All of which leaves the obvious question why I bother with insurance, if it’s s awful. Setting aside the fact that it’s no longer legally an option to go uninsured, at least not without paying a fee, even before, it wasn’t really an economic possibility because doctor’s offices typically charge the insured less than they need to break even because they can’t afford to lose the business. Which typically means that the self-pay people end up subsidizing the insured people.  That bothers me.

As does the fear of what would happen if anything even marginally serious happened to me.

As does the thought I’m not just supposed to be seeing to myself, but making sure everyone around me has access to a doctor, and the closest my society comes to doing that seems to be through an insurance company that’s supposed to pay for your health-care to normalize the costs. It’s far from ideal, so very far, but checking out of this system doesn’t seem likely to actually help thing.

But really, at the end of the day? The fact that this is better than nothing at all doesn’t change the fact that this all feels very wrong somehow. I’m not sure what the better alternative is, but something still seems off about all this.

**************************
NB: My health insurance isn’t actually through Blue Cross/Blue Shield. That was me trying to be clever and play on words. I have no reason to think that company is any worse than nayone else.

Originally published at Faith Seeking Understanding. You can comment here or there.

Comments

( 4 comments — Leave a comment )
dreamflower02
Dec. 3rd, 2013 03:14 am (UTC)
The solution is to extend Medicare to everyone regardless of age. But that will never float in this political climate.

And the compromise, which is not really that good, is now being compromised by the difficulties in its launch.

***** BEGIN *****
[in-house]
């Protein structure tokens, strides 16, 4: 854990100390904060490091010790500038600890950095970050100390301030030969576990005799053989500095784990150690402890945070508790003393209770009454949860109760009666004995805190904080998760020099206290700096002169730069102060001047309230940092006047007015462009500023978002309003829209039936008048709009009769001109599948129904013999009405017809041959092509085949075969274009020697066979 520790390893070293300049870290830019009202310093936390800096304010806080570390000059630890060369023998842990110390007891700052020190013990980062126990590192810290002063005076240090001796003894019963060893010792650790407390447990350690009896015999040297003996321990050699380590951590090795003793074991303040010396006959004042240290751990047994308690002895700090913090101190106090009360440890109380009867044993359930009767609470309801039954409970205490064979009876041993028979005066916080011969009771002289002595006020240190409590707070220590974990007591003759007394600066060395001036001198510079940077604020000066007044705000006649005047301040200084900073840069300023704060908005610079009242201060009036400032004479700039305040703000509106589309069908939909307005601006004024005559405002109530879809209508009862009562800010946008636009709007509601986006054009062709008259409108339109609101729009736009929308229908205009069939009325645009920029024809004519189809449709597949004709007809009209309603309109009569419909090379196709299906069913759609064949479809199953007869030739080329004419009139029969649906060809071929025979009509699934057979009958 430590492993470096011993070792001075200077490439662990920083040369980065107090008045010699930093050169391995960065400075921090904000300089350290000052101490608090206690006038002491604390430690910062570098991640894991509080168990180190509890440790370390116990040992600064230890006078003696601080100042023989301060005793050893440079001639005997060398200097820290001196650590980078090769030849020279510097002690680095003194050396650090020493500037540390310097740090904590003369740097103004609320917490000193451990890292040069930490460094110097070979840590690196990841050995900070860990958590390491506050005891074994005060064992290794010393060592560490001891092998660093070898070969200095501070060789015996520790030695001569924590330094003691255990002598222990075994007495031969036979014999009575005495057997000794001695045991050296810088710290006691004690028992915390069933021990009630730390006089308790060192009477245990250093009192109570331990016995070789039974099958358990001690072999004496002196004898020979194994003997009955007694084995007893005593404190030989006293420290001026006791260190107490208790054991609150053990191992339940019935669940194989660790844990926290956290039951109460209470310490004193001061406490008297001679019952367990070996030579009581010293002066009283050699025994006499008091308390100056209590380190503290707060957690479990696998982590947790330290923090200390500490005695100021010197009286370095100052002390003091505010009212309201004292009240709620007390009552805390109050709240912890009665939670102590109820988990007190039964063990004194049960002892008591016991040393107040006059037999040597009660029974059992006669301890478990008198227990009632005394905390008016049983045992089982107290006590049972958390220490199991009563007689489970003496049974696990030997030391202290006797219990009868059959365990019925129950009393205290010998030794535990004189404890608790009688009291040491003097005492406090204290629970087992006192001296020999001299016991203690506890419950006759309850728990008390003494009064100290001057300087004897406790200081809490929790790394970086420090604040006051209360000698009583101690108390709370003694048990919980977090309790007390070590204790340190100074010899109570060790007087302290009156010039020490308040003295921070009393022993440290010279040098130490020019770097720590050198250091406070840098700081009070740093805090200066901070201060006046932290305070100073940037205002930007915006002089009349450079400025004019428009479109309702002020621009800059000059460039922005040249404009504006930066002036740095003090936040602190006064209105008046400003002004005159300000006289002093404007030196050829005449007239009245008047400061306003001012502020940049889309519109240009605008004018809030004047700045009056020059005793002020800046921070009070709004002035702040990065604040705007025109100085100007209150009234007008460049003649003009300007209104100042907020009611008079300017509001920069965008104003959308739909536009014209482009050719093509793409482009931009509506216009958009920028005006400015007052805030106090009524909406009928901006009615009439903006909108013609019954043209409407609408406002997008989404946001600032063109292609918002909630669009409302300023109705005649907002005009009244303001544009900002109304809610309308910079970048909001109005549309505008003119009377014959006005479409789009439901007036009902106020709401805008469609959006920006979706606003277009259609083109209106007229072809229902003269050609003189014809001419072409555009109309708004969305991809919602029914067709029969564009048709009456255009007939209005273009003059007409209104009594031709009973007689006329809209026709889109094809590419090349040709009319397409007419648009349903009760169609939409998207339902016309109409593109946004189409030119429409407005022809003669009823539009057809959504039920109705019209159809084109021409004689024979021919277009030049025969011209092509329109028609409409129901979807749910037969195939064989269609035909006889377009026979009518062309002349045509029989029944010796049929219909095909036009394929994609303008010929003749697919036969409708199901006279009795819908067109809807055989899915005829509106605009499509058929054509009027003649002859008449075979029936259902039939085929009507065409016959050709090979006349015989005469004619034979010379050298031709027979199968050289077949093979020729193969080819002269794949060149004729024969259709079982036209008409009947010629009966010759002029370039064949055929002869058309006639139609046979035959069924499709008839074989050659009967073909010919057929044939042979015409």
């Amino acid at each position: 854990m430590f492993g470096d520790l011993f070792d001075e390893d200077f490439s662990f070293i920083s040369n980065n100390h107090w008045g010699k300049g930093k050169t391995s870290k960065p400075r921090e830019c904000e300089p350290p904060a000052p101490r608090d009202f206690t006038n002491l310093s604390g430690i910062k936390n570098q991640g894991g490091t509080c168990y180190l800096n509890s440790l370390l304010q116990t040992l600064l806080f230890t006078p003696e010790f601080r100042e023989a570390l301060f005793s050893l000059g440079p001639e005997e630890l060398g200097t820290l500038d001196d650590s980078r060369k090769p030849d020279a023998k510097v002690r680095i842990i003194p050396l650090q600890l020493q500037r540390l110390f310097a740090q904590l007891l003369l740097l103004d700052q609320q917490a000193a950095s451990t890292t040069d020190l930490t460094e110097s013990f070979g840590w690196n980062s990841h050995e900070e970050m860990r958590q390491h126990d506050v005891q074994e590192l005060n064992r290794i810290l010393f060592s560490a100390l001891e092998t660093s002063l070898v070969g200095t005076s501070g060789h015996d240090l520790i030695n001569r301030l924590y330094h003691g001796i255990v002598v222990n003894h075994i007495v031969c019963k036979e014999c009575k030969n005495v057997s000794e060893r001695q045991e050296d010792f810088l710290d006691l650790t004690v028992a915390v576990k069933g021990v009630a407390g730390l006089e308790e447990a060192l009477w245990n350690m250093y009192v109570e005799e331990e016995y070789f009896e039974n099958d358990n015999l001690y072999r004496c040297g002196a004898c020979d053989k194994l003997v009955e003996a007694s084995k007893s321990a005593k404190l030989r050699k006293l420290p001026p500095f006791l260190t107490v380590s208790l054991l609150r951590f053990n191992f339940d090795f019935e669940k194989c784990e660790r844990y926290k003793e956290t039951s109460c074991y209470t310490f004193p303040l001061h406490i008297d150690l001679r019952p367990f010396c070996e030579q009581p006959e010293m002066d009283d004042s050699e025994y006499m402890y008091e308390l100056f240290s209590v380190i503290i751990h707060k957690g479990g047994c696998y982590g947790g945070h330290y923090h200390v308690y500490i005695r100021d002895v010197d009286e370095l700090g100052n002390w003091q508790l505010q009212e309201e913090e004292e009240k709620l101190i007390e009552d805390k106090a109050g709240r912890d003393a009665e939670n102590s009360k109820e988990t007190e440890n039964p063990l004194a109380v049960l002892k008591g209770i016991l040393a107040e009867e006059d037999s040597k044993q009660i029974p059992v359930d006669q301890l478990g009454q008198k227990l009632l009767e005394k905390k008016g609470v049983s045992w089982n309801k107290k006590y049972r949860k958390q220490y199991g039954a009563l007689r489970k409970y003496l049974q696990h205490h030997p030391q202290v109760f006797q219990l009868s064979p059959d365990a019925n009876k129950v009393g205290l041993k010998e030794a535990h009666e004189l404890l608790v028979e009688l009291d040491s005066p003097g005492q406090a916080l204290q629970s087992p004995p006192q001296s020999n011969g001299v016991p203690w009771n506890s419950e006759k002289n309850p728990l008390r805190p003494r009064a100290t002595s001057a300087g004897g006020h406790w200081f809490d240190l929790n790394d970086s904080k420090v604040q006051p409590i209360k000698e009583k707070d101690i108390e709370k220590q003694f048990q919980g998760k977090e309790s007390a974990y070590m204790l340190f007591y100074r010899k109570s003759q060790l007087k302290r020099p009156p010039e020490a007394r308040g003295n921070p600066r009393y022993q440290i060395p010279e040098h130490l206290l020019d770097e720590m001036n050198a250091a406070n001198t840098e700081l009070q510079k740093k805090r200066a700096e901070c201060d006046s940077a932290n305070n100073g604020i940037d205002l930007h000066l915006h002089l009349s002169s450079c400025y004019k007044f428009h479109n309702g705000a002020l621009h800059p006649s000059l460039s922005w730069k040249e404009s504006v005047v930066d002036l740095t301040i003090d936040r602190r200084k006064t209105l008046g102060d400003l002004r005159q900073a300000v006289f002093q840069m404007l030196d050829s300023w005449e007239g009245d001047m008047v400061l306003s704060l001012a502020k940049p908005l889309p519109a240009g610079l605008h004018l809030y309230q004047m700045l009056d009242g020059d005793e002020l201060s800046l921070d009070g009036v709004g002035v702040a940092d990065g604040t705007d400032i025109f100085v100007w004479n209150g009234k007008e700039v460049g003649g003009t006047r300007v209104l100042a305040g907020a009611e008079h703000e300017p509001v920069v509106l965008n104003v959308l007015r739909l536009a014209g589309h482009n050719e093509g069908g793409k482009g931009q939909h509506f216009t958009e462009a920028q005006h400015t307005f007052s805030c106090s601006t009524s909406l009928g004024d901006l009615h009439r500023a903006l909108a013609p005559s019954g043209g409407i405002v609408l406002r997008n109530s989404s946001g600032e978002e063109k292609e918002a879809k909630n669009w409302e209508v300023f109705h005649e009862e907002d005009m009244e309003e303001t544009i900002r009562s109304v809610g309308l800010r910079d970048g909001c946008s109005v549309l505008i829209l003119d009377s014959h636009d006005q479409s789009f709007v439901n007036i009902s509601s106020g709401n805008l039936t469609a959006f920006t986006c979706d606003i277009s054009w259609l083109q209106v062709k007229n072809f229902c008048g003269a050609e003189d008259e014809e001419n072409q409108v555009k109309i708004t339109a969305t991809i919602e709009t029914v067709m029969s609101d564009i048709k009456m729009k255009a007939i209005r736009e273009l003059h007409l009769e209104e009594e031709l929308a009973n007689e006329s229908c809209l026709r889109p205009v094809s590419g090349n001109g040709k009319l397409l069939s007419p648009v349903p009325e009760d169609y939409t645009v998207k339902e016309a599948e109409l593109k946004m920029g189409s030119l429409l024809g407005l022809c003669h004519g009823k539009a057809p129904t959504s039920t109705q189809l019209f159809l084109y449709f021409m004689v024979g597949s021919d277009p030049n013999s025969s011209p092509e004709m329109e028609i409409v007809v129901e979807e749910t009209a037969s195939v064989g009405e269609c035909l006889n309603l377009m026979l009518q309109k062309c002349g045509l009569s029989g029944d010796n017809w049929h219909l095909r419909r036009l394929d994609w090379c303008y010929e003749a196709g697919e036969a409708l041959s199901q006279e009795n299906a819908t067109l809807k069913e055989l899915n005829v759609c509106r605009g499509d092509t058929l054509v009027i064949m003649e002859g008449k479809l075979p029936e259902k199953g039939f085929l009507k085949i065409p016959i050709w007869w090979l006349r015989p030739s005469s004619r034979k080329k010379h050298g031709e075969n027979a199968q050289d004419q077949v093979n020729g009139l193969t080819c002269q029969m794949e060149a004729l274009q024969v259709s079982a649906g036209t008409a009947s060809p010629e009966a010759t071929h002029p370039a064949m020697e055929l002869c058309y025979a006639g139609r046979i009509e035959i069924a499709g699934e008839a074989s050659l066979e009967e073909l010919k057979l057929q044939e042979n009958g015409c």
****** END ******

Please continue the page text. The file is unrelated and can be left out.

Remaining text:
marta_bee
Dec. 3rd, 2013 03:24 am (UTC)
Over at FB, my first response to the insurance thing was to ask if Santa had a job in a country with single-payer health care in his red sack. And I mean it. I want a job in Canada or the UK or somewhere with a sane approach to this.

I guess I meant within the bounds of political realities, I don't know how to get to any humane way of providing medical care to everyone in America. And I don't see myself actually finding a job somewhere outside of America these days, what with my lack of degree or career experience. It's a depressing dose of reality.
azalaisdep
Dec. 3rd, 2013 11:10 pm (UTC)
Stories like this are why when people in this country diss the NHS I always jump up and down and yell "You. Have. No. Idea. How. Lucky. We. Are!!!"

OK, we sometimes have to wait longer than ideal, and we don't always get much choice about the specialist we see (in theory these days we do, but in practice that only works for those middle-class, educated and articulate enough to do the research and make a fuss), and sometimes we are told that a particular drug treatment isn't available on the NHS because the improvement in health/extra months of life it would bring don't justify its cost, and we do have to pay for various extras like a lot of dental and optical treatment and a set charge for prescriptions, but...

(largely) free-at-point-of-use, (largely) decent quality healthcare (mostly) independent of ability to pay, funded through general taxation.

I don't think people who've never lived under any other system have any idea how fortunate we are.

(And sorry, that probably sounds smug and is entirely unhelpful. Bucketloads of sympathy for a very unfair plight, and I hope to goodness that since you can prove you checked your treatment would be covered before you started it, the insurer will back down from refusing to pay. Crazy.)



Edited at 2013-12-03 11:13 pm (UTC)
marta_bee
Dec. 3rd, 2013 11:50 pm (UTC)
It doesn't sound smug at all. But it does make me want so, so badly to live under a single-payer system or anything of the kind. That's part of what makes the grad school thing particularly frustrating, because I'm no longer really in the running for jobs in places other than my geographic area, much less in a decent country. Someday, hopefully, but not now.

I get that NHS isn't perfect, but the care I've received when I was on exchange in the UK was so much simpler, so much more accessible than anything I've experienced in the US, it doesn't even warrant the term comparison.

I'm definitely pushing for something to make this manageable. There's a possibility they'll at least cover the sessions I've already done, even if they won't pay for future ones (which is fine with me), or that I'll at least be able to work out a reduced rate with the doctor. I'm working on that. The fact that so much is up in the air now is a bit maddening, though.
( 4 comments — Leave a comment )